IT IS A PLEASURE TO SEND GREETINGS TO THOSE ATTENDING THE ANNUAL CONVENTION OF THE AMERICAN ASSOCIATION FOR HEALTH, PHYSICAL EDUCATION AND RECREATION.
FITNESS OF OUR CITIZENS IS A NATIONAL NEED REQUIRING CONTINUING PUBLIC ATTENTION AND ENLIGHTENED ACTION. YOUR "OPERATION FITNESS—U.S.A." PROJECT SHOULD HELP FOCUS ATTENTION UPON CONTRIBUTIONS THAT CAN BE MADE TO THE HEALTH, VIGOR AND CHARACTER OF AMERICAN BOYS AND GIRLS. BEST WISHES FOR A FINE CONVENTION.
DWIGHT DAVID EISENHOWER
Make Mine a Yorsh
There is perhaps no finer evidence of Soviet efficiency than that shown in the Russian approach to the international oasis of sportsmen known as the 19th hole. Where most of the decadent civilizations of the Western world find it necessary to struggle through 18 or more ardent and taxing holes of golf before settling down to their just reward in the locker room bar, the Russians have eliminated all the inefficient and wasteful preliminaries. There is not, as it happens, a single golf course in all of Russia, yet the workers' paradise is seemingly one vast 19th hole.
Communist drinking, according to our Photographer-Correspondent Jerry Cooke, who has just returned from Russia weary, footsore and perhaps a touch dehydrated, is continuous, enthusiastic, imaginative and not a whit impaired by the recent dictum limiting Russian lushes to a single hooker of vodka in any one bar. In the first place, there is nothing in the law to keep you from bowling along to the next bar for another hooker; in the second place, the law applies only to vodka, and vodka is only the beginning.
The people of Russia have long been famed for a monumental consumption of their tribal drink, and they still drink traditional oceans of vodka but they drink a great many other things as well. Among Moscow's high-living, modern Jet Set—the duck-tailed, tight-trousered Russian equivalent of London's neo-Edwardian Teddy Boys—the favorite tipple is Armenian cognac. They can well afford it. Their fathers for the most part are high-ranking status seekers in the classless society, and drinking money is not much of a problem in a land where income taxes take only 13% in the top bracket. The Jets can be seen in droves in any good Moscow restaurant drinking their cognac quietly in the company of buxom girl friends and causing little trouble beyond a certain unsteadiness of gait when at last they make their way homeward.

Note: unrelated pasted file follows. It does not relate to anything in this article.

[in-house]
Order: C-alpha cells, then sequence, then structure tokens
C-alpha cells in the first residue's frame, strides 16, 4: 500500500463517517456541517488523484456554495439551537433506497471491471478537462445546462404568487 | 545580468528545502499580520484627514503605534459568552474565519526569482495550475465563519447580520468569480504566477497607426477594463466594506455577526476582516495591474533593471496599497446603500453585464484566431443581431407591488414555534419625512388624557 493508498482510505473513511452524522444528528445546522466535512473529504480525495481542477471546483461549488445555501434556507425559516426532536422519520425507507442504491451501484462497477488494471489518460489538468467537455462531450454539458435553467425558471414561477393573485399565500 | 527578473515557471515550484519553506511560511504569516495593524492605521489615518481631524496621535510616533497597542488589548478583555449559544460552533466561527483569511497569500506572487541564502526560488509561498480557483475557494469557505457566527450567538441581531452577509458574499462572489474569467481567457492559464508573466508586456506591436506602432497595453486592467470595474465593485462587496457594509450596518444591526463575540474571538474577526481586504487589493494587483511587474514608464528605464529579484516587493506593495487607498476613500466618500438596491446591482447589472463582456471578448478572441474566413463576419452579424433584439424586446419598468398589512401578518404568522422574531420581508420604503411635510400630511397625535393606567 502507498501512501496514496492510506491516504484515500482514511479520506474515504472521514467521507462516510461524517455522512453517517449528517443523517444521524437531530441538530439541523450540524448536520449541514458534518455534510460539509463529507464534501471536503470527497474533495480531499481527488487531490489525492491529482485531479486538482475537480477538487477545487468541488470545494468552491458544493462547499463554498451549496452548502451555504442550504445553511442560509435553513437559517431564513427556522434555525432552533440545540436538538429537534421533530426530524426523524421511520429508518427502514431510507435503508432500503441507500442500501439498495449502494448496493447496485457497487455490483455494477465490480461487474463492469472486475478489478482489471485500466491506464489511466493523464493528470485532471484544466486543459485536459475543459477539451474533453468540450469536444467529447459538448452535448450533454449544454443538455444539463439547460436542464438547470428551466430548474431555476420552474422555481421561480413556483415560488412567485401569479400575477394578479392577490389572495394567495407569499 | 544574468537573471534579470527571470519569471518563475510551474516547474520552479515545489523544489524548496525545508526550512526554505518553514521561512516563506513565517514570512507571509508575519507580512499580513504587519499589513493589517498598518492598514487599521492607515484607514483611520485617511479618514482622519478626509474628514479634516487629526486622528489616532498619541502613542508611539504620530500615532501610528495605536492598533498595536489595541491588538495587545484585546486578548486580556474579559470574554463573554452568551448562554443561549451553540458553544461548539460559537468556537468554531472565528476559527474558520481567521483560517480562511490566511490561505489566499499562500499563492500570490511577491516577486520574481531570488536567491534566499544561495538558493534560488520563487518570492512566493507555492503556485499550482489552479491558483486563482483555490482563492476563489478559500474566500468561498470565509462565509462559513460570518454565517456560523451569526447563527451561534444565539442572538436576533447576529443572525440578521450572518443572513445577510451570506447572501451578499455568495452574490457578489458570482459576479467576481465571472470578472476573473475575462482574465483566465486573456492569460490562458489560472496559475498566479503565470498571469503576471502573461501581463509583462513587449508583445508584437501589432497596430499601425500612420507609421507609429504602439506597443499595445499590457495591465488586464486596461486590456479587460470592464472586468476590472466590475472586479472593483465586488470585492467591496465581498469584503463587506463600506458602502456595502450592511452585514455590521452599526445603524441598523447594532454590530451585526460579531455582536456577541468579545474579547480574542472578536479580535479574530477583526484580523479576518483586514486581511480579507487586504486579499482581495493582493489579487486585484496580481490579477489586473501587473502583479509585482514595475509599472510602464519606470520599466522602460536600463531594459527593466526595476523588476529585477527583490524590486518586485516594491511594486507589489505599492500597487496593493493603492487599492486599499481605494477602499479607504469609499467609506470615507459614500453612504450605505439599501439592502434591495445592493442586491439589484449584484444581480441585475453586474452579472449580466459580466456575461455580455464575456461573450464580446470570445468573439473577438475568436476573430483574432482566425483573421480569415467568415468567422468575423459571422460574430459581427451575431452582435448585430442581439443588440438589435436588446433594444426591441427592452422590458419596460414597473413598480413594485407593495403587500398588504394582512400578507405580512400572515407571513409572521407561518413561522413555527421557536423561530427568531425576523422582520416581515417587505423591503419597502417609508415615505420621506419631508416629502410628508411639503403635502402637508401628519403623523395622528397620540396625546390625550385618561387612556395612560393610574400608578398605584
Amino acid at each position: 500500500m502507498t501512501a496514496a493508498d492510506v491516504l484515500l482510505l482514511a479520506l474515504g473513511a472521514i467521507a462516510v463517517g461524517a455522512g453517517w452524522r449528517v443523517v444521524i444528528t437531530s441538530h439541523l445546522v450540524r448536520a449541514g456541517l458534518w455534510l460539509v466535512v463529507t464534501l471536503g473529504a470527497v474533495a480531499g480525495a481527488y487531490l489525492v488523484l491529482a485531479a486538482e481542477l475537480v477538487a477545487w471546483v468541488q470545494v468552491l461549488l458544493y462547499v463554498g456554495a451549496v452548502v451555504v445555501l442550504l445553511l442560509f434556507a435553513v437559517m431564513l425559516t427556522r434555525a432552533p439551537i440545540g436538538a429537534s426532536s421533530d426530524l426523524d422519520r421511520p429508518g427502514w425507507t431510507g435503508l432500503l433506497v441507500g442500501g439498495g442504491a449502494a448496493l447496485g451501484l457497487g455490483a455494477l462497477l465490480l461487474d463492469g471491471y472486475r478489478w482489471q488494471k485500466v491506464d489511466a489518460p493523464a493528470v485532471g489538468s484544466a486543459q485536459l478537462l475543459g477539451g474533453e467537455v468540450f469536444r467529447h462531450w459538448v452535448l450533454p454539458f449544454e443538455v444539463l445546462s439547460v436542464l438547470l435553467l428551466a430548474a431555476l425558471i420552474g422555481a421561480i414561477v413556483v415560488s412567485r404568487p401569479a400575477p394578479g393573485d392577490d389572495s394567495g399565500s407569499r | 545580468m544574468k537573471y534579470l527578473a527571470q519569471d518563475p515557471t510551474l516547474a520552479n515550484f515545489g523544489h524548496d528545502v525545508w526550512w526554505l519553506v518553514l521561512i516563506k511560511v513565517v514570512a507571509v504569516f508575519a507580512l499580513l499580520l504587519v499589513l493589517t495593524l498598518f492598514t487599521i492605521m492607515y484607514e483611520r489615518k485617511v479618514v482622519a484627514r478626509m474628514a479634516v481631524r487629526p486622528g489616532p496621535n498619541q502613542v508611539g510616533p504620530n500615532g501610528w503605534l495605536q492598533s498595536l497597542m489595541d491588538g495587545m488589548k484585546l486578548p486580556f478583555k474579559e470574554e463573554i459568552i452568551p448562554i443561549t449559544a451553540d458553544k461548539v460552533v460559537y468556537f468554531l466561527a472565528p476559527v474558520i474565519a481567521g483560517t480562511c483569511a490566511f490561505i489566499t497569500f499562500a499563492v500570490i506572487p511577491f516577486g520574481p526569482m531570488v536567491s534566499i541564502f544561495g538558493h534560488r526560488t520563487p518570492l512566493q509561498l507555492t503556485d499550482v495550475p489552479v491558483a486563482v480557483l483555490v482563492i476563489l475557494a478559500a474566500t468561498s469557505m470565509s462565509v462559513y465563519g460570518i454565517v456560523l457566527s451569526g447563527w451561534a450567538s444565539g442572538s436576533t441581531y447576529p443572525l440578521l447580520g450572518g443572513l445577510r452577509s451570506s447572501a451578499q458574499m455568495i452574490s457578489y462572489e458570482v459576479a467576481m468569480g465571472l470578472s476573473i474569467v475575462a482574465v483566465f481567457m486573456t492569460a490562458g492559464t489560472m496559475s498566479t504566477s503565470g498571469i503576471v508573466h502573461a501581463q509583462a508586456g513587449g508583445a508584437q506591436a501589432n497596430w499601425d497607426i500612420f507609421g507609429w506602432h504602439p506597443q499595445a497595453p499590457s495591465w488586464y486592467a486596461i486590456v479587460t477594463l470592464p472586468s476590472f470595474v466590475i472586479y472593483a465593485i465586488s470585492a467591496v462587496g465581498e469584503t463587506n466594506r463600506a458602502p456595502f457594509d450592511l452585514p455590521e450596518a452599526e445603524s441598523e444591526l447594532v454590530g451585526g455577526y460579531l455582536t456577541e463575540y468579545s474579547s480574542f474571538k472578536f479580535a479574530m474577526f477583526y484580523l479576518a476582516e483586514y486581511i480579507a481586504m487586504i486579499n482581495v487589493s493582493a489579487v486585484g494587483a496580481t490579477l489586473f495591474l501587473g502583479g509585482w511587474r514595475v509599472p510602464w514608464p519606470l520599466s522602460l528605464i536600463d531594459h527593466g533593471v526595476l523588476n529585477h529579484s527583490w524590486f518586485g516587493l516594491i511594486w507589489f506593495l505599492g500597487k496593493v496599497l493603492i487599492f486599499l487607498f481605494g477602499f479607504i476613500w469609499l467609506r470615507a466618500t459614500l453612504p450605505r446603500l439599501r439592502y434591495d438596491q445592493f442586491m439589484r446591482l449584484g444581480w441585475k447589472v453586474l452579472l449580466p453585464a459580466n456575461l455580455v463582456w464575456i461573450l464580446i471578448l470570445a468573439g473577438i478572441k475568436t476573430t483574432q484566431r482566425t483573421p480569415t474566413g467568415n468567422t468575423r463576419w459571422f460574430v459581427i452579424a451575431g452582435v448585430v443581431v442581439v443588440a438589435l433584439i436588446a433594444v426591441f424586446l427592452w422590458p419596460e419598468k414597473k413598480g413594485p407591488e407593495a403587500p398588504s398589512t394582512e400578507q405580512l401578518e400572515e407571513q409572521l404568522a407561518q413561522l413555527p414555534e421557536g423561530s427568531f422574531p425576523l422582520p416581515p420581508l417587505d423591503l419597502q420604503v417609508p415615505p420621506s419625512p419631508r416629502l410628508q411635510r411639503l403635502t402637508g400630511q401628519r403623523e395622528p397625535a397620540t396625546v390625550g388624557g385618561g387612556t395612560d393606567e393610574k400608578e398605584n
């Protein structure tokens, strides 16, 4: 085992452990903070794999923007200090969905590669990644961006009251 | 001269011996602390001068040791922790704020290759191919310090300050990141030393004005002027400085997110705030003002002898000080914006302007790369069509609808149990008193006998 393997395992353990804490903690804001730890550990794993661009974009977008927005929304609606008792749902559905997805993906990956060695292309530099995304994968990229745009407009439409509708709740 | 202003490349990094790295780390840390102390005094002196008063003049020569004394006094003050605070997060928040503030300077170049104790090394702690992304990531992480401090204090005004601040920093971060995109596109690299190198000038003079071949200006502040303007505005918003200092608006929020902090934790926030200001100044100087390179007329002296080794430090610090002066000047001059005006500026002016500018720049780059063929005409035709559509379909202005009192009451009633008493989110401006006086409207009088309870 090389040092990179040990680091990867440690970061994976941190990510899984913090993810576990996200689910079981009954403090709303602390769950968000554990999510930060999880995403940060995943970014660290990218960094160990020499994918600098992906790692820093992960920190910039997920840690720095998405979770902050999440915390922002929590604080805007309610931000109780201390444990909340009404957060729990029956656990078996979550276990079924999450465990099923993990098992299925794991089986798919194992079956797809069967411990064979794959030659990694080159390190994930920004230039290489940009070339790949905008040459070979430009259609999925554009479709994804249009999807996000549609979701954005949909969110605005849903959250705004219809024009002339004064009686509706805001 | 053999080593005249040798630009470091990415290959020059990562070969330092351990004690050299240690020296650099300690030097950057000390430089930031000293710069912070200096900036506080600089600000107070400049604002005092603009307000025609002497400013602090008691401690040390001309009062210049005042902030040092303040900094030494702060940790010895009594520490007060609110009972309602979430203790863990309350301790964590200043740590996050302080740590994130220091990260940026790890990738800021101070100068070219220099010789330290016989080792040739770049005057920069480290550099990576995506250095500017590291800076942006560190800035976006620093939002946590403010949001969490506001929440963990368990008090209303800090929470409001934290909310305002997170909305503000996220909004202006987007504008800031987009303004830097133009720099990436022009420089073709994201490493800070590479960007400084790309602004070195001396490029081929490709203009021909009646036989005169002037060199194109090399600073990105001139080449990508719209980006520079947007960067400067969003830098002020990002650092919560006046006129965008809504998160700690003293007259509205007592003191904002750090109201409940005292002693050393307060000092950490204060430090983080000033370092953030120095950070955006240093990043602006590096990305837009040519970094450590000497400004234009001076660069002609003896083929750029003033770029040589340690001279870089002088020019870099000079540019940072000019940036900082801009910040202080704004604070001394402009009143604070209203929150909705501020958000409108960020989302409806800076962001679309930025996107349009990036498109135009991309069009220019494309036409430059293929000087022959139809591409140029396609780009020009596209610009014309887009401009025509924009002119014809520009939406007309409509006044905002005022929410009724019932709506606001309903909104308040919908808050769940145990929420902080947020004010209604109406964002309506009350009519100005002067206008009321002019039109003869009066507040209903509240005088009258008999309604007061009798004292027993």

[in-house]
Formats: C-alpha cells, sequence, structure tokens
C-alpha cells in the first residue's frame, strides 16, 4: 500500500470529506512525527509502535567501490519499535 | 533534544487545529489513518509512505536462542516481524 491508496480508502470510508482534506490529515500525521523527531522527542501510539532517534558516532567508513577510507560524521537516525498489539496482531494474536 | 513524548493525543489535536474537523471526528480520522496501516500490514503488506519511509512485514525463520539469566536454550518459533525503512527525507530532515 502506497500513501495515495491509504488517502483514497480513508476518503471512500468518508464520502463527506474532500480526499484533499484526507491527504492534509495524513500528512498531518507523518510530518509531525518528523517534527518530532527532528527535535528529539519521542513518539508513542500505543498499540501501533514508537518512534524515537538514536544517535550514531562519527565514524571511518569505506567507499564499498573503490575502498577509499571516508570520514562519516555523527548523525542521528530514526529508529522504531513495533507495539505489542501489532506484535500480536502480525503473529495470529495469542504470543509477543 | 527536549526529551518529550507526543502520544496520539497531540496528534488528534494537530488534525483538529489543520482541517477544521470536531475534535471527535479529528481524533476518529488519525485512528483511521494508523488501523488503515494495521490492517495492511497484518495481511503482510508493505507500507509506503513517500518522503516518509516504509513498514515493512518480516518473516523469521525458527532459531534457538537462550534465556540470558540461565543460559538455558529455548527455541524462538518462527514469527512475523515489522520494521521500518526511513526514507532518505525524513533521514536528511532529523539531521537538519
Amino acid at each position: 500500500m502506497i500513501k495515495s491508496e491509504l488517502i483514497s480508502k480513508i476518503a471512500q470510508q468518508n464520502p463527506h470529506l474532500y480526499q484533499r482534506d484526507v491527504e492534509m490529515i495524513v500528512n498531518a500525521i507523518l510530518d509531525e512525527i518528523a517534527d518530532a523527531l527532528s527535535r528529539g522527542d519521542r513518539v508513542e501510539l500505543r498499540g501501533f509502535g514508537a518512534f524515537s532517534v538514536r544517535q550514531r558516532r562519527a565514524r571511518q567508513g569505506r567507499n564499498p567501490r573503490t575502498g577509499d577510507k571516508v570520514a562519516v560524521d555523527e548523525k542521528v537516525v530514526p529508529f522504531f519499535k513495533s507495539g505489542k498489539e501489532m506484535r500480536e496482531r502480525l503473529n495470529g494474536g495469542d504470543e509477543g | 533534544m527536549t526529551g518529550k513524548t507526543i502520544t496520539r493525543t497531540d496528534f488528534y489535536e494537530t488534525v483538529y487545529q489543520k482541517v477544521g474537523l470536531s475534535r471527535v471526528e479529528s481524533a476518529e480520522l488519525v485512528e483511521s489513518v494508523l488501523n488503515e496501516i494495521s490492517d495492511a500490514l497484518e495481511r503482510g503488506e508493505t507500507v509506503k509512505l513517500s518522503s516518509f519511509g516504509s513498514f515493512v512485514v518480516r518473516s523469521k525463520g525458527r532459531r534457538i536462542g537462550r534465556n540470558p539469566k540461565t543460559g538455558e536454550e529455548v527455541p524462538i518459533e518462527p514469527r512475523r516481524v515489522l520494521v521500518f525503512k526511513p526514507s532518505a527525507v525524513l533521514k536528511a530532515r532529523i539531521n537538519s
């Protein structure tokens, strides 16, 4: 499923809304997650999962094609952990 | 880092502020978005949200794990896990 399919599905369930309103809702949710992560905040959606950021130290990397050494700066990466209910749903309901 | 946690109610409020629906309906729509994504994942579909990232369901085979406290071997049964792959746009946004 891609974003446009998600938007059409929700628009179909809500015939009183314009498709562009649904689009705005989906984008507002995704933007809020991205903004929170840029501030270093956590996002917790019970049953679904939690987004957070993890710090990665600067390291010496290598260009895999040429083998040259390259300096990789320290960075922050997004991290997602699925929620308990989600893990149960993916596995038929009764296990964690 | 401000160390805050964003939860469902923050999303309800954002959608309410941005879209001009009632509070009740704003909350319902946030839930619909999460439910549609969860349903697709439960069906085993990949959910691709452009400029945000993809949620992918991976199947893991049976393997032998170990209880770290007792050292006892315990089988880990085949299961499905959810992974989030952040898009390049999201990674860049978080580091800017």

There are others in Russia who take their drinks with more gusto and mix them with more imagination than the morose Jets. For these happily bibulous Bolsheviks, the bartenders in Moscow's "cocktail halls" will cheerfully mix a lighthouse (3 ounces chartreuse, 1 ounce cognac poured over an egg yolk; drink without breaking the yolk), or a Prince of Wales (3 parts sweet champagne, 1 part cognac; serve in a water glass and drink in a single swallow).
Transportation of liquids to the farther reaches of the Soviet Union is something of a problem, so it is often cheaper and easier to ship pure alcohol than the slightly more watery vodka. Hence the favorite cocktail of northern Siberia is the Far East, or snow, cocktail. This tipple consists of a deep gulp of 190-proof alcohol washed down with a handful of snow, and it is told, with some pride, that Siberia's best hunters can hit a squirrel in the eye (so as not to spoil the fur) at 300 feet after enough Far Easts. In the same rough category as the Far East is the trailertruck: raw vodka followed by a bite of salt herring and washed down by more vodka. Moscow's medical students take their pleasure in a kind of just-nonlethal denatured alcohol which they call blue lady.
At the sophisticated opposite end of the Russian drinking spectrum are the carnival, the yorsh and the Sharbagatovka. The latter, named for a Soviet artist, is a blend of cognac and red wine drunk warm after skating or skiing, like a German Gl�hwein. The carnival, a Leningrad favorite, consists of two kinds of Russian ram—both sweetish—1 part vodka, 1 part cognac and enough champagne to fill whatever glass is being used. Cooke describes it as a Russian zombie. The trickiest drink of all is the yorsh (named after a small fish with prickles), whose manufacture requires as much skill as does a pousse-caf�. It is mixed by pouring beer into a glass up to the halfway mark and covering it gently with a white (must be white) handkerchief. The glass is then filled ever so gently to the brim with vodka. If the job is done right the handkerchief can be removed leaving vodka and beer together in a wedded but unmixed state, and the whole thing is swallowed at a gulp. "It looks," said one enraptured comrade to Cooke, "absolutely lovely against the light."
Last but far from least is a kind of instant Muscovite beer which can be brewed at home in a mere 15 days. It takes only a little sugar, some water and a few grams of dry yeast. If, after one week in a warm place, it has neither blown up nor walked away, add a little more yeast and vodka to taste, wait another week, and then have fun. Before consuming too much, however, it might be well to have a sip of kasy, a horsemeat broth popular in Central Asia. Kasy is thought to make one immune to alcohol in any quantity.